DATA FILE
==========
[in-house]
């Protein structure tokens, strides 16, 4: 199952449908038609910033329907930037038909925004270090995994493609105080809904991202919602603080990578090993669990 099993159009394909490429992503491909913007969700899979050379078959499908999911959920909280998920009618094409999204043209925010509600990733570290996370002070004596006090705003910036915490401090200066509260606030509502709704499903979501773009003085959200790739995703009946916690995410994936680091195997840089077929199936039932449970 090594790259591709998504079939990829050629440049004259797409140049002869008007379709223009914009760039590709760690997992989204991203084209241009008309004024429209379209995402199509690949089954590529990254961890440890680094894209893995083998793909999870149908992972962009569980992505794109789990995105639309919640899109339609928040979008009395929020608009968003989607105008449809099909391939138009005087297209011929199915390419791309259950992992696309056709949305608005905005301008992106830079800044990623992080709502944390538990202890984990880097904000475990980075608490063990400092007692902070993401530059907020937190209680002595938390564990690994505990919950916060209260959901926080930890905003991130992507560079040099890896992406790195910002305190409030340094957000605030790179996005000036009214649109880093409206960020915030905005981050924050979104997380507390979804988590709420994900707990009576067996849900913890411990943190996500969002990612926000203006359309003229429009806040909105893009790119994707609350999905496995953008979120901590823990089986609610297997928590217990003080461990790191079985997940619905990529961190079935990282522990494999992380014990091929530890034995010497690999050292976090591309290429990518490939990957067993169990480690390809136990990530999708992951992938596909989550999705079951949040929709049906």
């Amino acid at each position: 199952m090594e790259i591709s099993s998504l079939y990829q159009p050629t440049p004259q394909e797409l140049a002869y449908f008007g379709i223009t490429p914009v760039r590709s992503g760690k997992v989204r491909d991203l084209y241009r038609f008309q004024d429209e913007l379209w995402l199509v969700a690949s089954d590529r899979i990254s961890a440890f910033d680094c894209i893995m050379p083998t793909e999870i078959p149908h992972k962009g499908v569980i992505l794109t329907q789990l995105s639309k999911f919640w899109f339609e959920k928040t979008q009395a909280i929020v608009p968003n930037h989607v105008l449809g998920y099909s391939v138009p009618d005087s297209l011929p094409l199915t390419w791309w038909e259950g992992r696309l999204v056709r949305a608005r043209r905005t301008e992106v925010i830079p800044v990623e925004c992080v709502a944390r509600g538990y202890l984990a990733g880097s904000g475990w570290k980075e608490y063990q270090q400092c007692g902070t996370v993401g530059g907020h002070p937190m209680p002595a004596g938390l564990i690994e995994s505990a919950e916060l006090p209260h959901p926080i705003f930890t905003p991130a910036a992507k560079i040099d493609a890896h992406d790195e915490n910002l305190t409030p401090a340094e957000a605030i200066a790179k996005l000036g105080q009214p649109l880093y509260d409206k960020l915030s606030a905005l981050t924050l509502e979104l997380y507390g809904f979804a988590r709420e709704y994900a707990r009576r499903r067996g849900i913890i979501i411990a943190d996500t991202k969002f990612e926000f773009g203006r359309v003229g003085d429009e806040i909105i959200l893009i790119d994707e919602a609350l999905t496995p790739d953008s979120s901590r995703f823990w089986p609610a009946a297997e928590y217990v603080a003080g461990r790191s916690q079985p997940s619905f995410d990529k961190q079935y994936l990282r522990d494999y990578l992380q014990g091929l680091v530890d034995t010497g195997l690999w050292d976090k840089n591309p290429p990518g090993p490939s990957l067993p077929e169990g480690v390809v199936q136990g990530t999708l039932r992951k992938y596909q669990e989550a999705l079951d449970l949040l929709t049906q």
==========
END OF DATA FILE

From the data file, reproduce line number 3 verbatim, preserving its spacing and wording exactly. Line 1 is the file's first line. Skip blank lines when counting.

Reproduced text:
């Amino acid at each position: 199952m090594e790259i591709s099993s998504l079939y990829q159009p050629t440049p004259q394909e797409l140049a002869y449908f008007g379709i223009t490429p914009v760039r590709s992503g760690k997992v989204r491909d991203l084209y241009r038609f008309q004024d429209e913007l379209w995402l199509v969700a690949s089954d590529r899979i990254s961890a440890f910033d680094c894209i893995m050379p083998t793909e999870i078959p149908h992972k962009g499908v569980i992505l794109t329907q789990l995105s639309k999911f919640w899109f339609e959920k928040t979008q009395a909280i929020v608009p968003n930037h989607v105008l449809g998920y099909s391939v138009p009618d005087s297209l011929p094409l199915t390419w791309w038909e259950g992992r696309l999204v056709r949305a608005r043209r905005t301008e992106v925010i830079p800044v990623e925004c992080v709502a944390r509600g538990y202890l984990a990733g880097s904000g475990w570290k980075e608490y063990q270090q400092c007692g902070t996370v993401g530059g907020h002070p937190m209680p002595a004596g938390l564990i690994e995994s505990a919950e916060l006090p209260h959901p926080i705003f930890t905003p991130a910036a992507k560079i040099d493609a890896h992406d790195e915490n910002l305190t409030p401090a340094e957000a605030i200066a790179k996005l000036g105080q009214p649109l880093y509260d409206k960020l915030s606030a905005l981050t924050l509502e979104l997380y507390g809904f979804a988590r709420e709704y994900a707990r009576r499903r067996g849900i913890i979501i411990a943190d996500t991202k969002f990612e926000f773009g203006r359309v003229g003085d429009e806040i909105i959200l893009i790119d994707e919602a609350l999905t496995p790739d953008s979120s901590r995703f823990w089986p609610a009946a297997e928590y217990v603080a003080g461990r790191s916690q079985p997940s619905f995410d990529k961190q079935y994936l990282r522990d494999y990578l992380q014990g091929l680091v530890d034995t010497g195997l690999w050292d976090k840089n591309p290429p990518g090993p490939s990957l067993p077929e169990g480690v390809v199936q136990g990530t999708l039932r992951k992938y596909q669990e989550a999705l079951d449970l949040l929709t049906q």